Shop our Big Takeover store for back issues, t-shirts & CDs
Follow The Big Takeover
One of the things about only being old enough to start going to punk shows in the early ’90s as that I missed out on seeing bands live that I grew up listening to and in many cases, they’d just broken up a few years before I discovered them. Perhaps Government Issue isn’t the best example of this since though I heard some of their material during my teen years, I’ve only really gotten into them within the last decade. Regardless, I was grateful for the opportunity to see a legendary band perform with their best lineup (singer John Stabb, guitarist Tom Lyle, bassist J Robbins and drummer Peter Moffett), something that may be just a one-off reunion and something which hasn’t happened since the band broke up in 1989, not counting another one-off reunion show in 2007 with a different lineup (Stabb and Lyle with Brian Baker on bass and William Knapp on drums). The occasion was a benefit for DJ Stereofaith (Steven McPherson), a DC scene stalwart who recently had a brain tumor removed.
If there was any thought that the intervening years since their last show together would diminish their performance one iota, those thoughts were squashed by the crushing opener “Teenager in a Box” (from 1982’s Make an Effort EP) followed by one amazing song after another. The 38 song set effortlessly combined songs from earlier efforts like Boycott Stabb, Joyride and The Fun Just Never Ends along with the more melodic material from songs from 1987’s You and 1988’s Crash, the two studio Lps recorded with the lineup that played this show. Out of such a long, consistent set, it’s hard to pick highlights, but the 9 song stretch starting with “Jaded Eyes” (You‘s opener) and ending with covers of Bad Brains (“Don’t Bother Me”, their contribution to the 1980 compilation The Best of Limp) and Void (“Organized Sports” from their amazing split Lp with The Faith) was perhaps my favorite part of the evening. In between, we got “Caring Line” (perhaps You‘s finest moment), some absolutely crushing songs from Joyride ( “4-Wall Hermit,” “Understand” and “Blending In”) and the amazing “Say Something” (from the 1986 self-titled Lp also known as GI 5). Whew!
After about a dozen more songs during the main set, by which point they’d blown everyone away, it was time for the encore. Of course, “Sheer Terror” was played and we also got a few more songs before they closed with their cover of Nancy Sinatra‘s “These Boots are Made for Walking” (a U.S. #1 hit in 1966). What a night!
In retrospect, it should be no surprise at all that these 4 musicians put on such a fine show. It’s not like any of them have been sitting still since 1989. To the contrary, Stabb has been in, amongst others, Emma Peel and The Factory Incident and is currently in the excellent, post-punk-ish Sleeper Agent!. Robbins and Moffett were in Burning Airlines and of course before that Robbins led Jawbox and is now in Office of Future Plans along with being a respected producer and recording engineer.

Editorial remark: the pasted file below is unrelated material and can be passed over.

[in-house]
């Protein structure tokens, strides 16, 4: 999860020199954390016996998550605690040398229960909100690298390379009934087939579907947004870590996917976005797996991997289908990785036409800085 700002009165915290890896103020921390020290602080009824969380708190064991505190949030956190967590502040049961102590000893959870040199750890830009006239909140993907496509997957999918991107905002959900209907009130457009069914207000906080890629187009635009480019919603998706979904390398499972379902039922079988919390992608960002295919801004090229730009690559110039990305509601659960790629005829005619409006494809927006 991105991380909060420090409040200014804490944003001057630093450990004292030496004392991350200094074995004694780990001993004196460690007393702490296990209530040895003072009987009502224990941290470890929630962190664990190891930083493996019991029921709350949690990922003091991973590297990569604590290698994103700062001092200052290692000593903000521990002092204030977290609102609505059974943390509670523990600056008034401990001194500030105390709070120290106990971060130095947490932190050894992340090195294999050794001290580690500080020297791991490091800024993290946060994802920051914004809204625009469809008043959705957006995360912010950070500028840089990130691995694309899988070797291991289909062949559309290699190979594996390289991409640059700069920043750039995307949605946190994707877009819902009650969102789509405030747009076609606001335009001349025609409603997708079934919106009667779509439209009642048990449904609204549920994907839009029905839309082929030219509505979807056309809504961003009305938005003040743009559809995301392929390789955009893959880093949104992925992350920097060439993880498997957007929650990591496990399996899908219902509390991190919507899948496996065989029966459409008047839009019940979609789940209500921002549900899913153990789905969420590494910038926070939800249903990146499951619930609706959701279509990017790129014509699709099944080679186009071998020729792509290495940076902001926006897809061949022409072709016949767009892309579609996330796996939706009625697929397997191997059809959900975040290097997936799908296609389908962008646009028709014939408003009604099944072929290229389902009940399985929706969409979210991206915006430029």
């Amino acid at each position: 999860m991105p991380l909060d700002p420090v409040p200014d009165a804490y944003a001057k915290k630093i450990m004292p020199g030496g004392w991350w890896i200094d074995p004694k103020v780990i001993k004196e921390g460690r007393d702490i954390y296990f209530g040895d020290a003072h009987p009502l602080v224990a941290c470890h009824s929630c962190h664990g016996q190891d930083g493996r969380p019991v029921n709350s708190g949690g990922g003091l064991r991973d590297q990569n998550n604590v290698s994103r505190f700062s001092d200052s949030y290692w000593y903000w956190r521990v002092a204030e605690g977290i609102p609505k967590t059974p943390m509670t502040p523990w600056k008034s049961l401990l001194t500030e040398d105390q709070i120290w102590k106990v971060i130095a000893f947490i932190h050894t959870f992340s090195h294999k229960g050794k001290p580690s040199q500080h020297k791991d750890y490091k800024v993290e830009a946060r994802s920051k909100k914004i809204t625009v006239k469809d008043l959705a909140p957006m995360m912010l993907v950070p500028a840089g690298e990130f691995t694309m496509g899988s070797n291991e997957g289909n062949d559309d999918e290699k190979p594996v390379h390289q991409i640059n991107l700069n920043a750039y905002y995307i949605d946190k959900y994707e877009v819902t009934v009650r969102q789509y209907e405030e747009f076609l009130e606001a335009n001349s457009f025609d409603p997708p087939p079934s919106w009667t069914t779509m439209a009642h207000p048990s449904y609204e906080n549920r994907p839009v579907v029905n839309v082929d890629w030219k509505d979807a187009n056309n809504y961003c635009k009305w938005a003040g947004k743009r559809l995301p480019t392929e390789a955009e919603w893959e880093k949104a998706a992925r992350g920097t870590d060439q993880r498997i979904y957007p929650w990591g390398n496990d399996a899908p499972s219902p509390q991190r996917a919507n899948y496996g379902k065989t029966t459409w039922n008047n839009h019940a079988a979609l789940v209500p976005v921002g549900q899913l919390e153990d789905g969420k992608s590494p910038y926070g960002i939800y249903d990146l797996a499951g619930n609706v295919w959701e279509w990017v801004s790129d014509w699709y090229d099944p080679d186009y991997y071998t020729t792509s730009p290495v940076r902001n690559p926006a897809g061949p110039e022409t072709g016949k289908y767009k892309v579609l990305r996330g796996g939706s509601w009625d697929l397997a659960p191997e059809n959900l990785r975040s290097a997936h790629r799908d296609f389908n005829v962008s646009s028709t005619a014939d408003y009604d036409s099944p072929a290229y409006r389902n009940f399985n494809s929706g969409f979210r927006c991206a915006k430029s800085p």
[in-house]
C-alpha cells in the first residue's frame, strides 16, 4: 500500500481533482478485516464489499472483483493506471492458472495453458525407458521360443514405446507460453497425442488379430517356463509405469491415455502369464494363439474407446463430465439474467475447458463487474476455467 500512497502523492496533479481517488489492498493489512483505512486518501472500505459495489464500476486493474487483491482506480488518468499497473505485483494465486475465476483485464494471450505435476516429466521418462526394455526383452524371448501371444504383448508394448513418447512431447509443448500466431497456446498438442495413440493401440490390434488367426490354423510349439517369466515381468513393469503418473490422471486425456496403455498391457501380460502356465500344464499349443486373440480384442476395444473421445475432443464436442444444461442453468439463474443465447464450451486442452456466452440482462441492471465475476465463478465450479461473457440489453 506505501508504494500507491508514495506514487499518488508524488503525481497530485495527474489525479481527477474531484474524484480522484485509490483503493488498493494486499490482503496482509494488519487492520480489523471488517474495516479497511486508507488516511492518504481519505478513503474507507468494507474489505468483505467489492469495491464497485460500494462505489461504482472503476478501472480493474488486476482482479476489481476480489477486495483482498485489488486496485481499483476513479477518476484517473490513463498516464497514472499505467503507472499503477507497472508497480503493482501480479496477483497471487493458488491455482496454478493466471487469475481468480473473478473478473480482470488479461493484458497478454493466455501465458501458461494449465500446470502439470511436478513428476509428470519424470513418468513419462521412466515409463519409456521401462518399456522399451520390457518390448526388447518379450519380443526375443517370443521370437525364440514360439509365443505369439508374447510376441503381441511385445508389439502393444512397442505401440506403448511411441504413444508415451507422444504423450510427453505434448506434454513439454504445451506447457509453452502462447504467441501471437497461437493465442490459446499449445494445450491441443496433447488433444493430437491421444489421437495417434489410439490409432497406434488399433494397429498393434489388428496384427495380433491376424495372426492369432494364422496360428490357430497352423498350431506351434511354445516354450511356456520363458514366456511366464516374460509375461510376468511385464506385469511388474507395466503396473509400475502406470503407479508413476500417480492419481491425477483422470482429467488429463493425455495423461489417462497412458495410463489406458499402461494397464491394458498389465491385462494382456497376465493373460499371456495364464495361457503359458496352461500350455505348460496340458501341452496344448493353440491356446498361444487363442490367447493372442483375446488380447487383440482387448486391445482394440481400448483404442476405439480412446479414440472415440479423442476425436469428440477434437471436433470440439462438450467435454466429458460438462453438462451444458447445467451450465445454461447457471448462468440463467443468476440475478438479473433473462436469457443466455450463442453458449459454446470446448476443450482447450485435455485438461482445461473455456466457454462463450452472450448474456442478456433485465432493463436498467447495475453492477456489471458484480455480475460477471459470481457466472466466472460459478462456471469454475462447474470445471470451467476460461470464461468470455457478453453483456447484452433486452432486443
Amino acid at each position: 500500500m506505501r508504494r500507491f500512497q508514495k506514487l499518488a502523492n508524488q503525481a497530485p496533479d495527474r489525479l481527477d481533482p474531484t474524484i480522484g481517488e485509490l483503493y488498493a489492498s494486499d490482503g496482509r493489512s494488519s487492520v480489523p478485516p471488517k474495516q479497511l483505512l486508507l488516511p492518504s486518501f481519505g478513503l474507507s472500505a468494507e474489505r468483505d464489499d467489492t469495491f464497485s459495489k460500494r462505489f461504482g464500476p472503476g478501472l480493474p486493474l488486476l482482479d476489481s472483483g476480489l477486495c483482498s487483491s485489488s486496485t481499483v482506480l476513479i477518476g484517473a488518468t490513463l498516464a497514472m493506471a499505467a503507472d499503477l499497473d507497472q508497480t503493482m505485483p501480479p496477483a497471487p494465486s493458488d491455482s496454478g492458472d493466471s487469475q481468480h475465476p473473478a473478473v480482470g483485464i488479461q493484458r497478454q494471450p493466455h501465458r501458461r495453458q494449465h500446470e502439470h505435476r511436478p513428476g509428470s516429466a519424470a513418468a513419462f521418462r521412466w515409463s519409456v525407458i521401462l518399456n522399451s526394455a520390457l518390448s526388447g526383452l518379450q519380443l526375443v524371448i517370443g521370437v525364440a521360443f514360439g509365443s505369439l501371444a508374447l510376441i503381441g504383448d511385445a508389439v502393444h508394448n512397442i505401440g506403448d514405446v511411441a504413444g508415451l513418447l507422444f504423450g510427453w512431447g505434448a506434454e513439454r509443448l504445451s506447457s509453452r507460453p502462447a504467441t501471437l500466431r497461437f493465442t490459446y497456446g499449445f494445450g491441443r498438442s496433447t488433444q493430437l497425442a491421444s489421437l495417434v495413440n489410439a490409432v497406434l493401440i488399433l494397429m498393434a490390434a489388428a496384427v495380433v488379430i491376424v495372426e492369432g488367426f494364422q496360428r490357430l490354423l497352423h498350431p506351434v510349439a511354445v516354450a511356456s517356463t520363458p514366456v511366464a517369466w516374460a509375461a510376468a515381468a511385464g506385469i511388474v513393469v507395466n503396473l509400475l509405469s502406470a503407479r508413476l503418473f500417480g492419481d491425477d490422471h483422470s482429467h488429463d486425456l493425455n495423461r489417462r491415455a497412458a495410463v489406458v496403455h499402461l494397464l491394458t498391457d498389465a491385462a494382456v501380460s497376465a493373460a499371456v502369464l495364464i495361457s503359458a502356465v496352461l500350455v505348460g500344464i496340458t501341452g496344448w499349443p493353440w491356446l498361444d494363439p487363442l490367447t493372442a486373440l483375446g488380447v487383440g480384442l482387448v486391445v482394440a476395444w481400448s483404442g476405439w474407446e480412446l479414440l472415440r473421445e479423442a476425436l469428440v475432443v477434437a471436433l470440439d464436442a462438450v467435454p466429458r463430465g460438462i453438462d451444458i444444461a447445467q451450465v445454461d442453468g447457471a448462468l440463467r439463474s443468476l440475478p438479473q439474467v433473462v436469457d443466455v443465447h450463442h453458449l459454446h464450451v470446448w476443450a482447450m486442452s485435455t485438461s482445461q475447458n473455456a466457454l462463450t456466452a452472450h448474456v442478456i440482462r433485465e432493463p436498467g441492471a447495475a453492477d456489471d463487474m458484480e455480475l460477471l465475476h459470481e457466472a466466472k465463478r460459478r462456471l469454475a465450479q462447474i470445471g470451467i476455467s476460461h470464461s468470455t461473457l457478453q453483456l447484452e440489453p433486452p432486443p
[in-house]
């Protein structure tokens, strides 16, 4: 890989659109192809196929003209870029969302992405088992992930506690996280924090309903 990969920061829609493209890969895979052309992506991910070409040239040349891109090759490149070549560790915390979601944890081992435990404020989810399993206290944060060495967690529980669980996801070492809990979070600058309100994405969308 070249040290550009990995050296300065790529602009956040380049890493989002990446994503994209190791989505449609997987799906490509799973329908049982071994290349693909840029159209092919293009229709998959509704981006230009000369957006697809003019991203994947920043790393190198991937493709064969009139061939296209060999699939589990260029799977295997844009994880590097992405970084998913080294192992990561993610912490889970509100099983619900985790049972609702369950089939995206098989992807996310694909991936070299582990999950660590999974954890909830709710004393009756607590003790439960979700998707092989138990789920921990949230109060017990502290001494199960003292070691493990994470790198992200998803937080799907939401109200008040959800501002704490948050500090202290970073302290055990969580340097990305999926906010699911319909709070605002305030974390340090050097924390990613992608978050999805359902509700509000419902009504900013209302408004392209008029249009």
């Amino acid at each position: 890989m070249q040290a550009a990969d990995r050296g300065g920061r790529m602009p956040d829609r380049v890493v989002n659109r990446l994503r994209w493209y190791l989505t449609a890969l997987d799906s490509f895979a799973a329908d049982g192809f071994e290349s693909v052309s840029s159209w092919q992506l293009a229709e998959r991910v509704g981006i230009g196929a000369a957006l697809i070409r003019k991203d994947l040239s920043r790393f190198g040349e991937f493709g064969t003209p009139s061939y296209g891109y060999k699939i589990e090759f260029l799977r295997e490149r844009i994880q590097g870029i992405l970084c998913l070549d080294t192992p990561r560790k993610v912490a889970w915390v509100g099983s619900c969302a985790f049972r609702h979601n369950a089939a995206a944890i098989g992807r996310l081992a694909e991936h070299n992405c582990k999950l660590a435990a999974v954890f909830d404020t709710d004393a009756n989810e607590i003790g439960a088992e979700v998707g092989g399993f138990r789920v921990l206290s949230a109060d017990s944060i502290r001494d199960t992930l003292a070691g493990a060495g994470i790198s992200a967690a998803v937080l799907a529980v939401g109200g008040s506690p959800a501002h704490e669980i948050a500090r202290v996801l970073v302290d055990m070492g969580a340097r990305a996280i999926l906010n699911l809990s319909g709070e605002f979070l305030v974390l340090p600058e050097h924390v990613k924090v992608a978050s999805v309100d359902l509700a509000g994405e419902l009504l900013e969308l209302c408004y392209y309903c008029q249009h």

What’s amazing, though, is that none of them have seemed to lose a step since 1989. Stabb is still a consummate showman with amazing presence and on this evening, he also spent some time between songs sarcastically giving advice to a certain DC-area journalist and also had some harsh words for Steven Blush, author of American Hardcore. He’s also lost absolutely none of his voice. Lyle is still a human riff machine with amazing tone and Robbins and Moffett are absolute monsters on their respective instruments. An acquaintance of mine said after the show that he’d always liked Government Issue, but that he’d always underrated them. Perhaps being perennially underrated is why they initially broke up. After playing a show like that to a sold-out crowd, it’s almost impossible to underrate them.
Openers The Goons are also a now defunct DC band, though they broke up in 2006. I’d never heard them before. They played pretty much straightforward hardcore punk and were fine and had a ton of energy, but I thought they played a little long at almost an hour.
The first band to play was Set to Explode and they did just that, playing a short, sharp shock of a set of original material that could’ve fit in nicely on a CBGBs Sunday matinee in the mid to late ’80s. It was basically straight-up hardcore punk (though much better played than average) and though I would’ve been fine with just a set of their own material, since they said that they only have 6 original songs they brought out Boyd Farrell from Black Market Baby to sing “Drunk and Disorderly”! After that, they brought out Mike Manos and Kenny Inouye from Marginal Man and proceeded to play “Missing Rungs” (from 1983’s Identity EP) and “Friend” (from both Identity and 1985’s awesome Double Image) with Set to Explode’s singer (and the crowd, of course) handling vocal duties. It was a fitting beginning to a night celebrating old school DC punk rock!
The setlist can be found here.
It seems to be mostly accurate, though I’m pretty sure they also played “Locked Inside”.
The above photos were all taken by Mike Haller and are used with permission.
comments powered by Disqus